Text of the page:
Patient motivation and adherence to post-surgery rehabilitation exercise recommendations: The influence of physiotherapists’ autonomy supportive behaviors
MetadataShow full item record
Objective: To investigate the impact of physiotherapists' autonomy-supportive behaviors on patients' motivation and rehabilitation adherence after anterior cruciate ligament (ACL) reconstruction surgery. Design: Retrospective study. Setting: Outpatient orthopedic clinic of a university medical center. Participants: Postsurgery ACL reconstruction patients (N=115; minimum postsurgery interval, 6mo; mean ± SD postsurgery interval, 1.77±0.8y). Interventions: Not applicable. Main Outcome Measures: Questionnaires measuring autonomy support from physiotherapists (Health Care Climate Questionnaire), treatment motivation (Treatment Self-Regulation Questionnaire), and rehabilitation adherence (adapted from the Sport Injury Rehabilitation Adherence Scale and the Patient Self-Report Scales of Their Home-Based Rehabilitation Adherence). Results: Structural equation modeling analyses revealed that patients' treatment motivation mediated the relationship between physiotherapists' autonomy-supportive behaviors and rehabilitation adherence. Autonomy-supportive behavior positively predicted autonomous treatment motivation (β=.22, P<.05). Rehabilitation adherence (R2=.28) was predicted positively by autonomous motivation (β=.64, P<.05) and negatively predicted by controlled motivation (β=−.28, P<.05). Conclusions: These preliminary findings are promising and provide an empirical basis for further research to test the efficacy of autonomy support training designed to increase patients' rehabilitation adherence.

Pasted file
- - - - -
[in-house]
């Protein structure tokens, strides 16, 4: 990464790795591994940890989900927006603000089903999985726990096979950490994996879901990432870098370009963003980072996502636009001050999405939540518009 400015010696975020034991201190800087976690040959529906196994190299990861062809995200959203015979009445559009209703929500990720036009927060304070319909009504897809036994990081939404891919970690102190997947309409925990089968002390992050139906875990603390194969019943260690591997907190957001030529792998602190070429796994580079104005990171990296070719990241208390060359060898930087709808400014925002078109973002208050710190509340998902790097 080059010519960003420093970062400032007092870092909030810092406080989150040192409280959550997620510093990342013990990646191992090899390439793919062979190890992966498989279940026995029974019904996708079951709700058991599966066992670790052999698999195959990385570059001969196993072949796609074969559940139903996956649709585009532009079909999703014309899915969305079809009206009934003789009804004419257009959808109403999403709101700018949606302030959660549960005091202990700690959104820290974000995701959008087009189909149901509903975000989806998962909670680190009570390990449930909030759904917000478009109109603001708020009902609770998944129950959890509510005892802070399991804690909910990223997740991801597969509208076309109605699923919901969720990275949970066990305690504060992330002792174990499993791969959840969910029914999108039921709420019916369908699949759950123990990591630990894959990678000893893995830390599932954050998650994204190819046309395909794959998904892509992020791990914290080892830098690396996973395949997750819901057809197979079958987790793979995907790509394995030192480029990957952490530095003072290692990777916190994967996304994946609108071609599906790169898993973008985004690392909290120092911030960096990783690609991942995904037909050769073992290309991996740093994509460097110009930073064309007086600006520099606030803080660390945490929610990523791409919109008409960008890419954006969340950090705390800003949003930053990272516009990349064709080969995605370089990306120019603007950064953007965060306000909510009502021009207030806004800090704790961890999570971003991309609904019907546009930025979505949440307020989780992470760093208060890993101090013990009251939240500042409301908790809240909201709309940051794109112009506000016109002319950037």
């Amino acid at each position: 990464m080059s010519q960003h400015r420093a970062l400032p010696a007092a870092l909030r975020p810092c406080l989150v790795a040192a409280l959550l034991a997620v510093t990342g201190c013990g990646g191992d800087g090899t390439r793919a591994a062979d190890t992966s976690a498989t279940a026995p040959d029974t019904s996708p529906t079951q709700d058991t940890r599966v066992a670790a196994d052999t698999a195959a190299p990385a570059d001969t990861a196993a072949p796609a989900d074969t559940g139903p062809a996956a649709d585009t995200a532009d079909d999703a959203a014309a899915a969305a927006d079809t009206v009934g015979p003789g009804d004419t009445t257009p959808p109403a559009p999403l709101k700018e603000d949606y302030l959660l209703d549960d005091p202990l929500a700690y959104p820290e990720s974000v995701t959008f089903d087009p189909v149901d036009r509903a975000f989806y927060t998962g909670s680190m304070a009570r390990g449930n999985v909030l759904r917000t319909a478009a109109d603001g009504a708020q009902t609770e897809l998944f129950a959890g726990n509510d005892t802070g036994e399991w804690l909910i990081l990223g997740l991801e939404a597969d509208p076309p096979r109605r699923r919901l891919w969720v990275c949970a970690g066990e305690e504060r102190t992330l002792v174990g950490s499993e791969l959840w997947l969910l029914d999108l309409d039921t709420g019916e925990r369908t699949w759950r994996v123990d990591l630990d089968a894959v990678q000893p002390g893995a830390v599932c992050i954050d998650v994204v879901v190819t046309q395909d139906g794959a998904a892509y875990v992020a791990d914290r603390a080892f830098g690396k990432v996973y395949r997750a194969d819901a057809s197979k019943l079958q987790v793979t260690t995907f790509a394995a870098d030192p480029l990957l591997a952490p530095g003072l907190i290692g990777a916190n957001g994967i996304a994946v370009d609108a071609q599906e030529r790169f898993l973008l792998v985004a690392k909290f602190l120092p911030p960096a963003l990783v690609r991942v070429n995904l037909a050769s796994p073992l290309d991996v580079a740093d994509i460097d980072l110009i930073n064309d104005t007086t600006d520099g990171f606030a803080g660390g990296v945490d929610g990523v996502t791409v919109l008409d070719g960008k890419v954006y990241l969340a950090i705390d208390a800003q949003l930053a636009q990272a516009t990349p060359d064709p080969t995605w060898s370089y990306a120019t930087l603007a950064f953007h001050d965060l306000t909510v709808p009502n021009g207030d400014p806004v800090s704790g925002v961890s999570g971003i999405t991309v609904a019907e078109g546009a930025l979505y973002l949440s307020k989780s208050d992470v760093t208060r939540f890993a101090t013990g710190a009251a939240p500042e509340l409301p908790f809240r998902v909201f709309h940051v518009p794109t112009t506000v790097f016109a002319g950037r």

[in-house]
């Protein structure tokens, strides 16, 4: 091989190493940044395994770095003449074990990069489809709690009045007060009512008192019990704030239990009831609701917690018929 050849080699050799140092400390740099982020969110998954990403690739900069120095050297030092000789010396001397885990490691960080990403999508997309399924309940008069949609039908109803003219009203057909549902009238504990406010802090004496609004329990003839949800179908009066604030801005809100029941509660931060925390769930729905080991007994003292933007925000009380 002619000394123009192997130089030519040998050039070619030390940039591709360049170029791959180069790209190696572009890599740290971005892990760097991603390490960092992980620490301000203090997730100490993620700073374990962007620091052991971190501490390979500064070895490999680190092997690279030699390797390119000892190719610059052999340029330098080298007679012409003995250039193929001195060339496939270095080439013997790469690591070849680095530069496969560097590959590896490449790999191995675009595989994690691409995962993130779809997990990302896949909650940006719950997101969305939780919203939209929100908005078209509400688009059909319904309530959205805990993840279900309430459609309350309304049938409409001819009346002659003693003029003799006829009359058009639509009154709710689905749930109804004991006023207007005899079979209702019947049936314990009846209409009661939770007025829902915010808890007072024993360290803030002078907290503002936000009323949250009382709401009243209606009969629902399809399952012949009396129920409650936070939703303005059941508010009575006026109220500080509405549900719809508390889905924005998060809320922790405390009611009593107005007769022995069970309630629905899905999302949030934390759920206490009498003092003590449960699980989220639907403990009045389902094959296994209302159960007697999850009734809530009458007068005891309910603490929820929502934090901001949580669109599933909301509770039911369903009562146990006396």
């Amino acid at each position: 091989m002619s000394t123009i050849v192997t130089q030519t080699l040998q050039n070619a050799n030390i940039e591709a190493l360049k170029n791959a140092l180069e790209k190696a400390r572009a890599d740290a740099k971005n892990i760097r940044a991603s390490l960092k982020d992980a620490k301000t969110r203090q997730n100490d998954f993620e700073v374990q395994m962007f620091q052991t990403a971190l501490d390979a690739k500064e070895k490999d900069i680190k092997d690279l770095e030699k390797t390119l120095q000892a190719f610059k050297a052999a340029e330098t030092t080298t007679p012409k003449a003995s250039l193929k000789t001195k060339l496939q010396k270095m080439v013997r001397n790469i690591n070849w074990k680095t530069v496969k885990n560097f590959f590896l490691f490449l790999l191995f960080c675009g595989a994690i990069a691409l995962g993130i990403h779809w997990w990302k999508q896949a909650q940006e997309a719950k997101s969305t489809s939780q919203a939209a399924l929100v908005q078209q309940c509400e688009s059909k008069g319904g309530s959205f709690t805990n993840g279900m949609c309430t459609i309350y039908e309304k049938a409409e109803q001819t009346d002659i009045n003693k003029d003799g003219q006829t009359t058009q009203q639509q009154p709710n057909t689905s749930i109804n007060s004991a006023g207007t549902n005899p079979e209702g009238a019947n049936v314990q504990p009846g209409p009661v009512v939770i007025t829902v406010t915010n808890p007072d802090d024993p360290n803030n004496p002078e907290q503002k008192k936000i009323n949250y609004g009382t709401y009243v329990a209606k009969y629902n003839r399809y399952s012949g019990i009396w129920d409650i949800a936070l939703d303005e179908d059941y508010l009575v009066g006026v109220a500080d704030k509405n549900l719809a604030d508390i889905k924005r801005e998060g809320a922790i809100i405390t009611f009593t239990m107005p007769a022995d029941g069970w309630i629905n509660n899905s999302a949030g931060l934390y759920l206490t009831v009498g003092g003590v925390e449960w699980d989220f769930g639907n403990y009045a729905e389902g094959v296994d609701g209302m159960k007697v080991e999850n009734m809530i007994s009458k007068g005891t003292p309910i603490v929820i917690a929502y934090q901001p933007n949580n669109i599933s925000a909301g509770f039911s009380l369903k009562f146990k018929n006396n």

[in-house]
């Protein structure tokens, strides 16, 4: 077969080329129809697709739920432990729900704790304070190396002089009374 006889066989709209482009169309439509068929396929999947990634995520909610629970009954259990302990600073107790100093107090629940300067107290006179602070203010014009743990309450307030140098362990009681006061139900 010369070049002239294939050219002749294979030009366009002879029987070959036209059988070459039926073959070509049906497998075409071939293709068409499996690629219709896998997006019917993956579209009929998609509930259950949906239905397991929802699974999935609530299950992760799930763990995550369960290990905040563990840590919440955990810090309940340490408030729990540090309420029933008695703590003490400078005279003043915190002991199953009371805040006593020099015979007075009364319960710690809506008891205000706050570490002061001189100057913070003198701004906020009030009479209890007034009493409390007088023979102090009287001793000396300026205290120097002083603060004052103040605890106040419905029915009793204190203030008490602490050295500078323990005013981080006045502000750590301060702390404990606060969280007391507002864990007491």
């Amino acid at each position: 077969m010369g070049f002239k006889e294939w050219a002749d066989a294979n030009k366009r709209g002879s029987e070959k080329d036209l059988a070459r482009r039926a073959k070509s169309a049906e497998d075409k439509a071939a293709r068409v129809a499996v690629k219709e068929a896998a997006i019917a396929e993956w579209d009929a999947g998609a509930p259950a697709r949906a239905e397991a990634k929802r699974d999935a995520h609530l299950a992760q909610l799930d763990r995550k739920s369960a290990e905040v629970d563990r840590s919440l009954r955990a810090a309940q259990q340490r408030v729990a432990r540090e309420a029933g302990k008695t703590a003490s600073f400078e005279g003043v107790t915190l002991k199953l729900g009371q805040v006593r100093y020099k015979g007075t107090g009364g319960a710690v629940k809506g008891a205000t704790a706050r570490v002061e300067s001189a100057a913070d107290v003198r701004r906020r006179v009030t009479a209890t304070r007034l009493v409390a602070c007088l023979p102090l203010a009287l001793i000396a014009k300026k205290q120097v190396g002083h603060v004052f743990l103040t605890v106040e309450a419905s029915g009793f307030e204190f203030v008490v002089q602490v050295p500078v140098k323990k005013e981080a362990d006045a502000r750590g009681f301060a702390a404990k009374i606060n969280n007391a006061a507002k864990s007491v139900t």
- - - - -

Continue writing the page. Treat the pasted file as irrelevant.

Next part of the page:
NOTICE: this is the author’s version of a work that was accepted for publication in Archives of Physical Medicine and Rehabilitation. Changes resulting from the publishing process, such as peer review, editing, corrections, structural formatting, and other quality control mechanisms may not be reflected in this document. Changes may have been made to this work since it was submitted for publication. A definitive version was subsequently published in Archives of Physical Medicine and Rehabilitation, Vol. 90, No. 12 (2009). DOI: 10.1016/j.apmr.2009.05.024
Showing items related by title, author, creator and subject.
Communication style and exercise compliance in physiotherapy (CONNECT). A cluster randomized controlled trial to test a theory-based intervention to increase chronic low back pain patients’ adherence to physiotherapists’ recommendations:study rationale, design, and methodsLonsdale, C.; Hall, A.; Williams, G.; McDonough, S.; Ntoumanis, Nikos; Murray, A.; Hurley, D. (2012)Background: Physical activity and exercise therapy are among the accepted clinical rehabilitation guidelines and are recommended self-management strategies for chronic low back pain. However, many back pain sufferers do ...
Communication style and exercise compliance in physiotherapy (CONNECT): a cluster randomized controlled trial to test a theory-based intervention to increase chronic low back pain patients' adherence to physiotherapists' recommendations: study rationale, design, and methods.Lonsdale, C.; Hall, A.; Williams, G.; McDonough, S.; Ntoumanis, Nikos; Murray, A.; Hurley, D. (2012)BACKGROUND: Physical activity and exercise therapy are among the accepted clinical rehabilitation guidelines and are recommended self-management strategies for chronic low back pain. However, many back pain sufferers do ...
Communication Skills Training for Practitioners to Increase Patient Adherence to Home-Based Rehabilitation for Chronic Low Back Pain: Results of a Cluster Randomized Controlled TrialLonsdale, C.; Hall, A.; Murray, A.; Williams, G.; McDonough, S.; Ntoumanis, Nikos; Owen, K.; Schwarzer, R.; Parker, P.; Kolt, G.; Hurley, D. (2017)Objective: To assess the effect of an intervention designed to enhance physiotherapists' communication skills on patients' adherence to recommendations regarding home-based rehabilitation for chronic low back pain. Design: ...